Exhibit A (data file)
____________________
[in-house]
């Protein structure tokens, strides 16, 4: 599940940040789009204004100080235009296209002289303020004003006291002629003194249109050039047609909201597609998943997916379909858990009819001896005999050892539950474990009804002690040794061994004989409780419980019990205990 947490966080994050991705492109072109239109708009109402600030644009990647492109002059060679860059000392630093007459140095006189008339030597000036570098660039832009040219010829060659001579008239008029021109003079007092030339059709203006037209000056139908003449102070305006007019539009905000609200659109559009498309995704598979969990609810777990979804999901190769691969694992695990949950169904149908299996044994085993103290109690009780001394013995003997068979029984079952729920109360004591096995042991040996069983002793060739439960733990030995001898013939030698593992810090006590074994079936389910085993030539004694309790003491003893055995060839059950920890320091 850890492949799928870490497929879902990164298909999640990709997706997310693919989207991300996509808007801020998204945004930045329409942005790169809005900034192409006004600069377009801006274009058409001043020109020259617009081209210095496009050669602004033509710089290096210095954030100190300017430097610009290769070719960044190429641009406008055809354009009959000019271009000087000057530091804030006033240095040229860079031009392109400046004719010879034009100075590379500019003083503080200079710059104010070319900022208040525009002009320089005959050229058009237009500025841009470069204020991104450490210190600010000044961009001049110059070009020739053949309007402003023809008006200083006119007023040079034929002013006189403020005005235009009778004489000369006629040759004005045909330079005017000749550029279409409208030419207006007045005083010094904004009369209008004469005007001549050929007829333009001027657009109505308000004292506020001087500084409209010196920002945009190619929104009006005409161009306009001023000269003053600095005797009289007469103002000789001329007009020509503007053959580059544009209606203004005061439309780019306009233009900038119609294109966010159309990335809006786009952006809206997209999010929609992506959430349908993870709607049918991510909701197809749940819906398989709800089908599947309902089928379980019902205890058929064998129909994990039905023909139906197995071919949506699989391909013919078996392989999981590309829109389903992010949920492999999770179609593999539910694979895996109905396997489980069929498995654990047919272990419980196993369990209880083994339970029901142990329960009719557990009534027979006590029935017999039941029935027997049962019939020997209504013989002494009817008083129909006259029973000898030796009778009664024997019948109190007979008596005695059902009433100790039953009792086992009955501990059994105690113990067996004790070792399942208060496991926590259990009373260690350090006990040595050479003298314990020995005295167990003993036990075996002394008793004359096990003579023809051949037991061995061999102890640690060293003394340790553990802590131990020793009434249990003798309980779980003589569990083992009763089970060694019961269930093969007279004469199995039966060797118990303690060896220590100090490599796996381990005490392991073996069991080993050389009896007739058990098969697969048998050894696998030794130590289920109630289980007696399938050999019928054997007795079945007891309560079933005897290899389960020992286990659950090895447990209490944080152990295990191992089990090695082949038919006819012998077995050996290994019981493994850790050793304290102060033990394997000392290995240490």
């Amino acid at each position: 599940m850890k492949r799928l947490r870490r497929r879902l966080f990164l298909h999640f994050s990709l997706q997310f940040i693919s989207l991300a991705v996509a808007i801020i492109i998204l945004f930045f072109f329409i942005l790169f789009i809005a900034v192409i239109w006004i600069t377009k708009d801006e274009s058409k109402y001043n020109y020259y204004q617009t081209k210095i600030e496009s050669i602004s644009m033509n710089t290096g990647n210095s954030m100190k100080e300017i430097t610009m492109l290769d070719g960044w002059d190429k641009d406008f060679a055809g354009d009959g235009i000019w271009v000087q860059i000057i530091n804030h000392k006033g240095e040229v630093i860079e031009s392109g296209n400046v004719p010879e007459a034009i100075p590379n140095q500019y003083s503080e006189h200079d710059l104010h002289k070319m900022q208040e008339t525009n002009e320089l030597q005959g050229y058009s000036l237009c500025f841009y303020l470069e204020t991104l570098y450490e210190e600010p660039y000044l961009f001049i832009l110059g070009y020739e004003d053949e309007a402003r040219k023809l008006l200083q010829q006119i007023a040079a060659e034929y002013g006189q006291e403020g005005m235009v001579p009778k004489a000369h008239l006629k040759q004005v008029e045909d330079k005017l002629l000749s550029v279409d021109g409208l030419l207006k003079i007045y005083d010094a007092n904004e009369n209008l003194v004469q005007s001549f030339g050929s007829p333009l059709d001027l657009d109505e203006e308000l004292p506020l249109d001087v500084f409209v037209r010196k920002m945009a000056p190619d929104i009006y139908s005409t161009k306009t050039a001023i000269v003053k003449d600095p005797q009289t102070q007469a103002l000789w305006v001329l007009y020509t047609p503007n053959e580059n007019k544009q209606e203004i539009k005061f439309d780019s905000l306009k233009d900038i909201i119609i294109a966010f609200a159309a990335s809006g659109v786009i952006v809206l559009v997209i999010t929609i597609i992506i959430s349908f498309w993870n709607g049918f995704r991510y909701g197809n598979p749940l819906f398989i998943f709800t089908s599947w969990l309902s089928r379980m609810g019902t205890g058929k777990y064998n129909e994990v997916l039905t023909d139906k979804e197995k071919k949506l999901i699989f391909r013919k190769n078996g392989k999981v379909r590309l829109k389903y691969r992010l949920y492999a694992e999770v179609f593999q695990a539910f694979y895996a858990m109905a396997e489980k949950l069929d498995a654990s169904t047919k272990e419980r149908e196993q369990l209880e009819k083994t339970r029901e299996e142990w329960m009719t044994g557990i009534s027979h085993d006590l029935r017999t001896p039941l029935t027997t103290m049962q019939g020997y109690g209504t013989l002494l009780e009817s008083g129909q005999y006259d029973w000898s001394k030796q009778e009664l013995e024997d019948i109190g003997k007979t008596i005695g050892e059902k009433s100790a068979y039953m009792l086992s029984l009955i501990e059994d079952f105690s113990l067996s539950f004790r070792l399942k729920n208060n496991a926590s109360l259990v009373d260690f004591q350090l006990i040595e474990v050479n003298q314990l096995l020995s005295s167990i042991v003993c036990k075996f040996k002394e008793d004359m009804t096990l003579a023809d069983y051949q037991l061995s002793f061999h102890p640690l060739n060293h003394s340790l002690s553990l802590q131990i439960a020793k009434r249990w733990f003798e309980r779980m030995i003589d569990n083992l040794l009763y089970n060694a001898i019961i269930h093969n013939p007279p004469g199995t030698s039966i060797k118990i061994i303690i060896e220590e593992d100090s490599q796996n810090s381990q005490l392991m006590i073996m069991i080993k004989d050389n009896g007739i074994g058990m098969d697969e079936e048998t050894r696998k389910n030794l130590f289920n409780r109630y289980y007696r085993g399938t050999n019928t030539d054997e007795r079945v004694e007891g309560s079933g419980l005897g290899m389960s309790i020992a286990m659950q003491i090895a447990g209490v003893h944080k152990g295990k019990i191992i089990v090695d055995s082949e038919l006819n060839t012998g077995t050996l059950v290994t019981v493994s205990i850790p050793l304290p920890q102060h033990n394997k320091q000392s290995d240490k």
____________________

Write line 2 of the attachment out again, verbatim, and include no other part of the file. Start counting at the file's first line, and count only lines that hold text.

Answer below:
């Protein structure tokens, strides 16, 4: 599940940040789009204004100080235009296209002289303020004003006291002629003194249109050039047609909201597609998943997916379909858990009819001896005999050892539950474990009804002690040794061994004989409780419980019990205990 947490966080994050991705492109072109239109708009109402600030644009990647492109002059060679860059000392630093007459140095006189008339030597000036570098660039832009040219010829060659001579008239008029021109003079007092030339059709203006037209000056139908003449102070305006007019539009905000609200659109559009498309995704598979969990609810777990979804999901190769691969694992695990949950169904149908299996044994085993103290109690009780001394013995003997068979029984079952729920109360004591096995042991040996069983002793060739439960733990030995001898013939030698593992810090006590074994079936389910085993030539004694309790003491003893055995060839059950920890320091 850890492949799928870490497929879902990164298909999640990709997706997310693919989207991300996509808007801020998204945004930045329409942005790169809005900034192409006004600069377009801006274009058409001043020109020259617009081209210095496009050669602004033509710089290096210095954030100190300017430097610009290769070719960044190429641009406008055809354009009959000019271009000087000057530091804030006033240095040229860079031009392109400046004719010879034009100075590379500019003083503080200079710059104010070319900022208040525009002009320089005959050229058009237009500025841009470069204020991104450490210190600010000044961009001049110059070009020739053949309007402003023809008006200083006119007023040079034929002013006189403020005005235009009778004489000369006629040759004005045909330079005017000749550029279409409208030419207006007045005083010094904004009369209008004469005007001549050929007829333009001027657009109505308000004292506020001087500084409209010196920002945009190619929104009006005409161009306009001023000269003053600095005797009289007469103002000789001329007009020509503007053959580059544009209606203004005061439309780019306009233009900038119609294109966010159309990335809006786009952006809206997209999010929609992506959430349908993870709607049918991510909701197809749940819906398989709800089908599947309902089928379980019902205890058929064998129909994990039905023909139906197995071919949506699989391909013919078996392989999981590309829109389903992010949920492999999770179609593999539910694979895996109905396997489980069929498995654990047919272990419980196993369990209880083994339970029901142990329960009719557990009534027979006590029935017999039941029935027997049962019939020997209504013989002494009817008083129909006259029973000898030796009778009664024997019948109190007979008596005695059902009433100790039953009792086992009955501990059994105690113990067996004790070792399942208060496991926590259990009373260690350090006990040595050479003298314990020995005295167990003993036990075996002394008793004359096990003579023809051949037991061995061999102890640690060293003394340790553990802590131990020793009434249990003798309980779980003589569990083992009763089970060694019961269930093969007279004469199995039966060797118990303690060896220590100090490599796996381990005490392991073996069991080993050389009896007739058990098969697969048998050894696998030794130590289920109630289980007696399938050999019928054997007795079945007891309560079933005897290899389960020992286990659950090895447990209490944080152990295990191992089990090695082949038919006819012998077995050996290994019981493994850790050793304290102060033990394997000392290995240490």